Malcolm X, civil rights leader and former figurehead of the Nation of Islam, lived in this bungalow with his family from 1959 to 1965. Born Malcolm Little in Omaha, Nebraska, in 1925, by the 1940s he was living in Boston, where he was arrested for robbery and sent to prison. During his incarceration, Little was introduced to the religious and political movement known as the Nation of Islam (NOI), and corresponded regularly with its leader Elijah Muhammad. Before his release in 1952, Malcolm joined the NOI and changed his name to “Malcolm X”. In 1960, Malcolm established Nation of Islam Temple 7B at 105-01 Northern Boulevard, just blocks from the original Langston Hughes Community Library and Cultural Center. It is now the Masjid Nuriddin & Clara Muhammad School. In March of 1964, Malcolm X publicly announced his break from the NOI, and in April, flew to Jeddah, Saudi Arabia, at the start of his Hajj (pilgrimage to Mecca). He thereafter became known as el-Hajj Malik el-Shabazz. Upon his return he expressed that seeing Muslims of all races and backgrounds interacting as equals led him to see Islam as a means by which racial problems could be overcome. After his break with the organization, the NOI began eviction proceedings to remove Malcolm X and his family from the house on 97th Street, although Malcolm Little was the signature on the deed. On February 14, 1965, the home was set ablaze by Molotov cocktails. The family escaped the fire and was given refuge by neighborhood residents. One week later, on February 21, 1965, Malcolm was assassinated while making a speech at the Audubon Ballroom in Harlem. Malcolm X’s presence is still felt in the community and he is a revered local figure. In 2005, the street in front of the house was renamed Malcolm X Place.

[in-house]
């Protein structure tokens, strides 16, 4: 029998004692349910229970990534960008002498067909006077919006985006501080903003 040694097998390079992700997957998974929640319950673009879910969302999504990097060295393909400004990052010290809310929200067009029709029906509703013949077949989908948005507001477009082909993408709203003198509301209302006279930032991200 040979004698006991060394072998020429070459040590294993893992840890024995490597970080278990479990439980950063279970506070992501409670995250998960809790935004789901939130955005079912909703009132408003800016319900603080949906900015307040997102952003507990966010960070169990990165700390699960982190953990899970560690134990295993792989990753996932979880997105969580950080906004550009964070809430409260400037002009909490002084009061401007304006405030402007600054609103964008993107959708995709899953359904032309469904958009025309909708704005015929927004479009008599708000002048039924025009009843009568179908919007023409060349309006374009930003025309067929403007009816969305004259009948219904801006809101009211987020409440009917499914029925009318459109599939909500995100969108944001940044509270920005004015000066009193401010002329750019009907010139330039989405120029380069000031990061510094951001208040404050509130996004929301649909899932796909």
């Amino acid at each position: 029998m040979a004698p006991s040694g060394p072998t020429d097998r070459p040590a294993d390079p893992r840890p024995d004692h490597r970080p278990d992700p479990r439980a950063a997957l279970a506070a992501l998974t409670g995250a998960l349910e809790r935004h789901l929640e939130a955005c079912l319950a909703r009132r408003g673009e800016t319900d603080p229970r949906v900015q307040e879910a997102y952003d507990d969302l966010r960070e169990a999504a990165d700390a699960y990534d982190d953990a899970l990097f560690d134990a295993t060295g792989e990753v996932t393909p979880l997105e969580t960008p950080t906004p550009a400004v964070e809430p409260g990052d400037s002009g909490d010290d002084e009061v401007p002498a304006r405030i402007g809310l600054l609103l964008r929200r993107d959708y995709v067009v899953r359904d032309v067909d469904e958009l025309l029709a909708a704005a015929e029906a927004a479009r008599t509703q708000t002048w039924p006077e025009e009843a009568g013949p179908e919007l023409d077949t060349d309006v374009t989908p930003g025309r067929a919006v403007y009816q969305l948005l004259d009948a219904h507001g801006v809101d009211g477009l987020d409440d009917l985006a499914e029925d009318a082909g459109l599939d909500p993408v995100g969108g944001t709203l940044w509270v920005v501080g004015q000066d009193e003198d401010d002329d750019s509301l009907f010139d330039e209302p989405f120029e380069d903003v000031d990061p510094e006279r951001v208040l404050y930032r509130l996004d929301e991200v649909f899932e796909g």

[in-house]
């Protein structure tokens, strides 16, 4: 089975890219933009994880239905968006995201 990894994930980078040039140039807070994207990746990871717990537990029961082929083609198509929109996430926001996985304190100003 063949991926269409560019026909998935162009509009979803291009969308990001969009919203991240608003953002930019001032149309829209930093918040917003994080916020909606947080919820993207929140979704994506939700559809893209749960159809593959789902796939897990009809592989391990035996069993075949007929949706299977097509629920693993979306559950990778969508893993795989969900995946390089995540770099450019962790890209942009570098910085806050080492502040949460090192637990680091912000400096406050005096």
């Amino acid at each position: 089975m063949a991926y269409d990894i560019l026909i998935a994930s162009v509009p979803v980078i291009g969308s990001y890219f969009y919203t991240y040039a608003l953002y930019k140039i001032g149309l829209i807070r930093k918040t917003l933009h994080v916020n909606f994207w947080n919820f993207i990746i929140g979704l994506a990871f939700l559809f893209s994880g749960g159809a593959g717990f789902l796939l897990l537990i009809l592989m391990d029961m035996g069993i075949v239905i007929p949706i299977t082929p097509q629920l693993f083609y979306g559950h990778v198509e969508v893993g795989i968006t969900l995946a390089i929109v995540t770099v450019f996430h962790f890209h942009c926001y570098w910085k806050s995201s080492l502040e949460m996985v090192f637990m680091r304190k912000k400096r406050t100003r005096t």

Bill Kenny Home

109-04 31st Avenue
c. 1925

This American Craftsman style residence was home to William Francis Kenny, Jr., known professionally as Bill Kenny, a pioneering tenor vocalist with the Ink Spots, a popular vocal group that prefigured doo-wop and rock and roll. Kenny, whose vocal range spanned four octaves, joined the Ink Spots in 1939 at the age of 17, and sang on the group’s first hit, “If I Didn’t Care,” with fellow East Elmhurst resident Orville “Hoppy” Jones. Kenny shared the home with his wife, Audrey, and their daughter. Kenny, as one of the Ink Spots, was inducted into the Rock and Roll Hall of Fame in 1989.

Ella Fitzgerald / Ray Brown Home

105-19 Ditmars Boulevard
c. 1922

Ella Fitzgerald, America’s “First Lady of Song” (born in 1917 in Newport News, Virginia), got her start as a teenager by winning an amateur singing contest at the Apollo Theater in Harlem. She made her first recording in 1936, and in 1938 found fame with a hit rendition of “A-Tisket, A-Tasket,” recorded with the Chick Webb Orchestra. Fitzgerald was a tireless performer, beloved and admired by audiences for her remarkable vocal range and indelible personal style. Nevertheless, she kept her personal life quite private. After a brief first marriage that ended in annulment, Fitzgerald married renowned jazz double bassist Ray Brown in 1948. Their marriage lasted only four years, during which time they lived in this impressive Tudor Revival style house. Fitzgerald later resided in a home in the Addisleigh Park Historic District in eastern Queens until 1967, and died at her Beverly Hills home in 1996.

Dorie Miller Cooperative Houses

112-24 Northern Boulevard